Government pledges to reduce farm ammonia emissions in new Clean Air Strategy

The government today launched a new Clear Air Strategy, which includes a pledge to introduce financial rewards and incentives for farmers who reduce their ammonia emissions. Wood burning and open fires also face restrictions as they make up 38% of the UK’s primary emissions of fine Particulate Matter, which are harmful for human health.

Vicki Hird, Sustain

Vicki Hird, Sustain

According to Defra, “agriculture is responsible for 88% of UK emissions of ammonia gas which can travel long distances, be damaging to the environment, and combine with other pollutants to form fine Particulate Matter”. NHS England says that almost 30% of preventable deaths in England are due to non-communicable diseases specifically attributed to air pollution.

Defra says its new strategy will help cut the costs of air pollution to society by £1.7 billion every year by 2020, rising to £5.3 billion every year from 2030.

Farming Minister, George Eustice said: “Ammonia emissions can have a significant impact on the environment and on our health, and as custodians of the land, farmers have an important role to play in reducing them.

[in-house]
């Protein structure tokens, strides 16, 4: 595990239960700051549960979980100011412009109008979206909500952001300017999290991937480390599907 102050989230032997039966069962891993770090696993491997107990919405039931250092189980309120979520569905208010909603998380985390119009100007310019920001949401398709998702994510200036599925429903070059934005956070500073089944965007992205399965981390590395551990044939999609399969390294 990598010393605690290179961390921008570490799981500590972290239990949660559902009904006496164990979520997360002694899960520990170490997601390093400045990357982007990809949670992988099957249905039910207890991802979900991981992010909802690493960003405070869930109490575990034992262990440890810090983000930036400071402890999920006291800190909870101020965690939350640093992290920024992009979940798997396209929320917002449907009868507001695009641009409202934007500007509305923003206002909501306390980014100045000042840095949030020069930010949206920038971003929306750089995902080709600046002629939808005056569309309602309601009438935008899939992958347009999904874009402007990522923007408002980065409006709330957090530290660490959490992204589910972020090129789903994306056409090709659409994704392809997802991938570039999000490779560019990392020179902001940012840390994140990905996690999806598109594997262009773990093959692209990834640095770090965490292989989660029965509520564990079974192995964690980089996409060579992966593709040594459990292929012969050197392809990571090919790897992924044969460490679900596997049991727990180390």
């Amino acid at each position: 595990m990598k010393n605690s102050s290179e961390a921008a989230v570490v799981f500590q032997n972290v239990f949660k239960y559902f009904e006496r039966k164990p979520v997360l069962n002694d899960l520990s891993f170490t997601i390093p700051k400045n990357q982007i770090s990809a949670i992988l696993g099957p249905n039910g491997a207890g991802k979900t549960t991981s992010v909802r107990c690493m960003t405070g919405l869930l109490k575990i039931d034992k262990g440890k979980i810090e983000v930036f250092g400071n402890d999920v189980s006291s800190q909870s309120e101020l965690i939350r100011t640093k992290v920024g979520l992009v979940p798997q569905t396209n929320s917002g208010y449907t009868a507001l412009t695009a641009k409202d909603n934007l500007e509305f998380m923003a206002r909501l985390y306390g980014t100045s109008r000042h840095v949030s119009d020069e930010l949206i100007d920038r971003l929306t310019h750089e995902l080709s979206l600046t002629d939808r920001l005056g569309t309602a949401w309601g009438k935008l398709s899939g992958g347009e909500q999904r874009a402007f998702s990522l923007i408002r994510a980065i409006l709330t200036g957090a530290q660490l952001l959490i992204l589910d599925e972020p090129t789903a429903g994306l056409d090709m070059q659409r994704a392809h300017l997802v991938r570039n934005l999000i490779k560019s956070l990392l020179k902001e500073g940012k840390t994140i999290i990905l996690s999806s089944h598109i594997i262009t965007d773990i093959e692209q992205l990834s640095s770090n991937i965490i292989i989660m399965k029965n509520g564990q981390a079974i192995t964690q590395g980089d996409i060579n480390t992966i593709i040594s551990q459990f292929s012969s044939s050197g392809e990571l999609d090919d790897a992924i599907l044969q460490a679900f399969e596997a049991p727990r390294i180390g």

“Under the new strategy the government will provide farmers with support to invest in infrastructure and equipment to reduce emissions and will work with industry to encourage low emission, holistic farming techniques.”

Vicki Hird, Farm Campaign Coordinator welcomed the initiative to act on farm based emissions :

"Action to curb air pollution from farm systems is long overdue so Sustain welcomes this strategy to help protect both public health and the natural environment. However farmers will struggle to deliver new technology and systems to curb emissions unless they get a fair deal from the market place as well as public training and assistance.

The Agriculture Bill provides a clear opportunity to do both. We need the Fair Dealing section strengthened and new clauses on a budget that can provide the support farmers need in developing low emission systems through the new Environmental Land Management Scheme."

However, campaigners have criticised the Government, saying the plan lacked detail on how targets would be met and saying stronger measures were needed to tackle pollution related to road transport.

Jenny Bates, Friends of the Earth air pollution campaigner, said: “We therefore need much stronger measures to ensure we not only have cleaner vehicles on our roads but also fewer of them, as well as improving public transport and supporting the switch to electric vehicles.

“If the government is serious about protecting our health, and the health of the planet, it must scrap new road building plans which would add to the problem, and phase out petrol and diesel vehicles faster than planned.”

You can find the government’s Clear Air summary document here and its full strategy document. Our brifeings on teh Agriculture Bill are here.


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